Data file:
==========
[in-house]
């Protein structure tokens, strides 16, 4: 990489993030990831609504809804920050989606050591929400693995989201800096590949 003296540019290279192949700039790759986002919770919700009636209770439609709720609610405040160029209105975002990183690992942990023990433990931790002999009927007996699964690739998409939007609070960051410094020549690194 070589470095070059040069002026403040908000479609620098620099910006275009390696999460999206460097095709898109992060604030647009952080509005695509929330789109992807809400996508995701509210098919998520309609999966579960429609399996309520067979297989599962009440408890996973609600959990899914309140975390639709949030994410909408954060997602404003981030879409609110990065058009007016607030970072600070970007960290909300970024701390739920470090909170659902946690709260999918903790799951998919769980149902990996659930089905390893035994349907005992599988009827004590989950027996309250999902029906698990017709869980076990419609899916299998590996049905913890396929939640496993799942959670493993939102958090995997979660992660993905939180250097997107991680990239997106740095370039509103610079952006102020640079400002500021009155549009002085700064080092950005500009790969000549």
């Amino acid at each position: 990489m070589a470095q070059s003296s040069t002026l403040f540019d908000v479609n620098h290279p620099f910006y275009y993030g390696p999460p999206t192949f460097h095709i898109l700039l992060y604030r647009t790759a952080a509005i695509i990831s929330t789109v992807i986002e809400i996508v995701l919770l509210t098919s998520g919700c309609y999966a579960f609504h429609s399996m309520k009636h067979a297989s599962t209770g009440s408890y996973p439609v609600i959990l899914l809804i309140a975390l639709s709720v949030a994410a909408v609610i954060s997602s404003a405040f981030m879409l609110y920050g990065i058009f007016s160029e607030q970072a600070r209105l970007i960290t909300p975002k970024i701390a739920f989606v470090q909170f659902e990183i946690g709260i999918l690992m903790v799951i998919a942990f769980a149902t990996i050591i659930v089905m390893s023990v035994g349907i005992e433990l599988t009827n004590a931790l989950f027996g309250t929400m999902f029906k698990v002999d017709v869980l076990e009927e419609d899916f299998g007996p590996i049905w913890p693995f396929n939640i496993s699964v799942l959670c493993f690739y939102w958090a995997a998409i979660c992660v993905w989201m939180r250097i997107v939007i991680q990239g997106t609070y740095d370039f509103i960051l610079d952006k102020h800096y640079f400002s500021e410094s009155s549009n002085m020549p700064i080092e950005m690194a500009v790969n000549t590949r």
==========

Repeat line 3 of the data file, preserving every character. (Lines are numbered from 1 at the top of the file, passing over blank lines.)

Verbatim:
């Amino acid at each position: 990489m070589a470095q070059s003296s040069t002026l403040f540019d908000v479609n620098h290279p620099f910006y275009y993030g390696p999460p999206t192949f460097h095709i898109l700039l992060y604030r647009t790759a952080a509005i695509i990831s929330t789109v992807i986002e809400i996508v995701l919770l509210t098919s998520g919700c309609y999966a579960f609504h429609s399996m309520k009636h067979a297989s599962t209770g009440s408890y996973p439609v609600i959990l899914l809804i309140a975390l639709s709720v949030a994410a909408v609610i954060s997602s404003a405040f981030m879409l609110y920050g990065i058009f007016s160029e607030q970072a600070r209105l970007i960290t909300p975002k970024i701390a739920f989606v470090q909170f659902e990183i946690g709260i999918l690992m903790v799951i998919a942990f769980a149902t990996i050591i659930v089905m390893s023990v035994g349907i005992e433990l599988t009827n004590a931790l989950f027996g309250t929400m999902f029906k698990v002999d017709v869980l076990e009927e419609d899916f299998g007996p590996i049905w913890p693995f396929n939640i496993s699964v799942l959670c493993f690739y939102w958090a995997a998409i979660c992660v993905w989201m939180r250097i997107v939007i991680q990239g997106t609070y740095d370039f509103i960051l610079d952006k102020h800096y640079f400002s500021e410094s009155s549009n002085m020549p700064i080092e950005m690194a500009v790969n000549t590949r």